*no, it is not your LinkedIn connections, nor your website followers.
Remember earlier when we defined networking? Well, your network is a group of people with whom you have a relationship. Based on that hurry up, grab a piece of paper or open an editor and start adding those people, from the lady at the grocery store or the flower boutique you go to often, and end up with that colleague from your university or that lawyer with whom you've exchanged some ideas recently on a case.
Your network is the collection of people who can support you and your business, and it can vary in closeness levels.
Here's how to break it:
Industry - the other lawyers can be a threat or an opportunity to your business. It is entirely up to you to define that. However, have in mind how vital it can be for your business to cultivate relationships with your peers.
Clients - there's no better marketing for lawyers than to be referred by other clients, right? Well, no matter the industry, to stand up for your clients, it implies that besides your excellent legal services, you show genuine support - not to get attached to your clients, as it can impact your work, but to network with them. To understand them, their business, their network.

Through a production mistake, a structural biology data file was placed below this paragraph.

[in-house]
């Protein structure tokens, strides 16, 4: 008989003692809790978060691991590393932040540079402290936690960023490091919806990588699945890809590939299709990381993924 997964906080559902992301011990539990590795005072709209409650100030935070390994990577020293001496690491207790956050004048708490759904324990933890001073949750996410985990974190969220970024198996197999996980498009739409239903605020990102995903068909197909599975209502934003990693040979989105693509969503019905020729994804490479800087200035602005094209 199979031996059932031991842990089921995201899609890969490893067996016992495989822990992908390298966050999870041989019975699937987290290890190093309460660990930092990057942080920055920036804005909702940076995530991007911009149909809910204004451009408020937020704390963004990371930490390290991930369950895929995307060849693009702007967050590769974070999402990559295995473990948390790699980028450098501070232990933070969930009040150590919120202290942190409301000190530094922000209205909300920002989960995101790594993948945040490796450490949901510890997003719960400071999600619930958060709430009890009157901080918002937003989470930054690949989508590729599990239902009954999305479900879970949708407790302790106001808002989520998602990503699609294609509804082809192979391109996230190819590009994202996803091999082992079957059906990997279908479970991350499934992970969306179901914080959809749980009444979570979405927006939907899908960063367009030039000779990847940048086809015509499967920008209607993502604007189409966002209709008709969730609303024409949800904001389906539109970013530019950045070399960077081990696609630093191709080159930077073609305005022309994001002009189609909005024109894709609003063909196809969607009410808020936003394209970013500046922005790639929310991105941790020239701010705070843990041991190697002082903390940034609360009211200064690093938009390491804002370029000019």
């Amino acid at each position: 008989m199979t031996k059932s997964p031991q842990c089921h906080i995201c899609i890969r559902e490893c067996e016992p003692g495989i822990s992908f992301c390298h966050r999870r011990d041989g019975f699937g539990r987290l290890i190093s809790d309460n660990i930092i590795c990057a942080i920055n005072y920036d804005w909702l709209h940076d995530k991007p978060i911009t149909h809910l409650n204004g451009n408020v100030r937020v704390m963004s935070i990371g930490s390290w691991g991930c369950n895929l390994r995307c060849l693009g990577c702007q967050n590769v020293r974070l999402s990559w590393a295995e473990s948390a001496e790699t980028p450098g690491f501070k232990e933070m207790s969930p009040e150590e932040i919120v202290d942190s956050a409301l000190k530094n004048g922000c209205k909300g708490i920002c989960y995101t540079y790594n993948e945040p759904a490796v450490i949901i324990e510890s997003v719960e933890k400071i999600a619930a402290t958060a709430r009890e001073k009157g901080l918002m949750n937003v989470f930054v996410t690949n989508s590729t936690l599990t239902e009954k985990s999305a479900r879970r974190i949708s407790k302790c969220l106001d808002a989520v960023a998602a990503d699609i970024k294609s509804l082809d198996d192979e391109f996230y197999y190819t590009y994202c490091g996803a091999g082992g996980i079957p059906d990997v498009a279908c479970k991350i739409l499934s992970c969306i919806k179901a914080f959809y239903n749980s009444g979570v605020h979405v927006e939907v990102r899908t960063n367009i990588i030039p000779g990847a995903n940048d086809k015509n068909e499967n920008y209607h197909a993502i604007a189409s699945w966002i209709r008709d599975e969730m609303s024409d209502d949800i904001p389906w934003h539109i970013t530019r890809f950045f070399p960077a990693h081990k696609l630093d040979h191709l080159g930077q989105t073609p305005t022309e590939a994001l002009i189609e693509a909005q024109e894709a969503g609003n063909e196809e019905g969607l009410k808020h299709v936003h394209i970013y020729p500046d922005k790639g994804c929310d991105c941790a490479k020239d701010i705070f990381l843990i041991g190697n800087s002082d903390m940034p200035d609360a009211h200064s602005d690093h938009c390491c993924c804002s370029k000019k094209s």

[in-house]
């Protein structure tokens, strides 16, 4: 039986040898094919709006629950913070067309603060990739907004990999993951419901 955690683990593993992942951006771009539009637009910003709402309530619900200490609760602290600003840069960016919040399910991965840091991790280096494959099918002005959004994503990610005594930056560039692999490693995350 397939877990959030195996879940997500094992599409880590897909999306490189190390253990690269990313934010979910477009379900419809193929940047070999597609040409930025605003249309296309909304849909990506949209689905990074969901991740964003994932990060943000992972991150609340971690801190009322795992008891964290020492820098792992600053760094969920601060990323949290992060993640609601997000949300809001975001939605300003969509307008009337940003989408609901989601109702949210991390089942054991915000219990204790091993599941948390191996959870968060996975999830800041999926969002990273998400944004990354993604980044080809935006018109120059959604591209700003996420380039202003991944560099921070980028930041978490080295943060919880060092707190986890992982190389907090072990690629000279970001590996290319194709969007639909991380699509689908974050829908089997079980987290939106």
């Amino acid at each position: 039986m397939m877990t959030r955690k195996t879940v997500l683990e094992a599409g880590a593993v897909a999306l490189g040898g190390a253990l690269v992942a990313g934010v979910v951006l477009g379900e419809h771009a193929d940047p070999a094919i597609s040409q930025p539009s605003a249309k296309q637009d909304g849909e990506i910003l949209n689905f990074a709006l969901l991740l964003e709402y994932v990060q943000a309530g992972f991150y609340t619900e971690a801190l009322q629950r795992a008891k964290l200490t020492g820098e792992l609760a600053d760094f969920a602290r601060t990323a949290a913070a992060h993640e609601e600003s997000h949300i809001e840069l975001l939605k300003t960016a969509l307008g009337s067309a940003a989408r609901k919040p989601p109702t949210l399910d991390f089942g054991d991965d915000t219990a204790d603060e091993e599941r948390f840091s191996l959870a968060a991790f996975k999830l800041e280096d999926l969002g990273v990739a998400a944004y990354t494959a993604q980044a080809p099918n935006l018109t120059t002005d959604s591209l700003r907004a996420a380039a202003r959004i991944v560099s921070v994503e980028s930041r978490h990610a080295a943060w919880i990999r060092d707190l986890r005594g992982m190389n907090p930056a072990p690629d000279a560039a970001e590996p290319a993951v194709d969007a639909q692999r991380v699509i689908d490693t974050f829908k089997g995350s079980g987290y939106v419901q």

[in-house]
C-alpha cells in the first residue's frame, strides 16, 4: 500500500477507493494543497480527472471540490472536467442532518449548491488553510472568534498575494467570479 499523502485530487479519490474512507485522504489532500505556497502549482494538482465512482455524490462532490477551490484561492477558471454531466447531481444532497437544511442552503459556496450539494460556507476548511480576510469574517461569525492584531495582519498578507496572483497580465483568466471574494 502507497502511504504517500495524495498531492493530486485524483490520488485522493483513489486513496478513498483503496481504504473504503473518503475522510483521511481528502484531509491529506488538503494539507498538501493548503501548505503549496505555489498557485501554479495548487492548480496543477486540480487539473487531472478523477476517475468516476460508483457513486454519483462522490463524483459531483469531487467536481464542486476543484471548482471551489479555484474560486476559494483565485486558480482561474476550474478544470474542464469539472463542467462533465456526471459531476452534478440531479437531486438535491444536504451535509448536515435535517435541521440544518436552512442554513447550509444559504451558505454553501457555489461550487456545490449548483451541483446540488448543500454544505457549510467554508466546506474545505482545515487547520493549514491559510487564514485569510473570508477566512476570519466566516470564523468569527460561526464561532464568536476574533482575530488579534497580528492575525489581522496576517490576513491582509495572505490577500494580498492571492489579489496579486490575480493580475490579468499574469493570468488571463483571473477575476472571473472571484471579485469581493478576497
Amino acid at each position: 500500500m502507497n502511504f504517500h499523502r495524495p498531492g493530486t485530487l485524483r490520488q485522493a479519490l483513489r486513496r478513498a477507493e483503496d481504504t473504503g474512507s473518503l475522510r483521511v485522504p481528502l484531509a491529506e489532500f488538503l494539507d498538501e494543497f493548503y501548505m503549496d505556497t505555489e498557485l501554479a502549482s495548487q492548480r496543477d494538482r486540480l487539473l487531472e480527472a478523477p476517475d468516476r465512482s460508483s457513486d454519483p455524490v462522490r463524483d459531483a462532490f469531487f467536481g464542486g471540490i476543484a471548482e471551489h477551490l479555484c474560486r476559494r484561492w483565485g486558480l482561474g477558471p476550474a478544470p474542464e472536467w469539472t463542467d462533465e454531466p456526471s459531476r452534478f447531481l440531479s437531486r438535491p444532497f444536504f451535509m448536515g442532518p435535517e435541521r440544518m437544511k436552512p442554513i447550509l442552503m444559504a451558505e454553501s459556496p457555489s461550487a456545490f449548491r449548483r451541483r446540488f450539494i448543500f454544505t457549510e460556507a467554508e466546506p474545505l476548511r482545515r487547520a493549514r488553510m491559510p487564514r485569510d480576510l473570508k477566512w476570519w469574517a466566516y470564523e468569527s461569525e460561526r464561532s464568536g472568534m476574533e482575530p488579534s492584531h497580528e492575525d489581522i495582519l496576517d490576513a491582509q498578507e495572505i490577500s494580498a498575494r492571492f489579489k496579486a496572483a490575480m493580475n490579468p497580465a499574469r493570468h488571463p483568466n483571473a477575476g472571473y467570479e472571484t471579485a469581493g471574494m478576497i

Friends - we tend not to involve our friends in our professional activities, but they remain one of our best networks. Your friends might be lawyers or not, but they know people as you do too. Imagine if someone asked you if you know a great photographer. In the same week, you just had coffee with a friend from your childhood whom you haven't seen for a long time, maybe only here and there on social, but now she was in town and contacted you to grab a coffee. That's how you found out that in the meantime, she became a wedding photographer. Will you recommend her or not?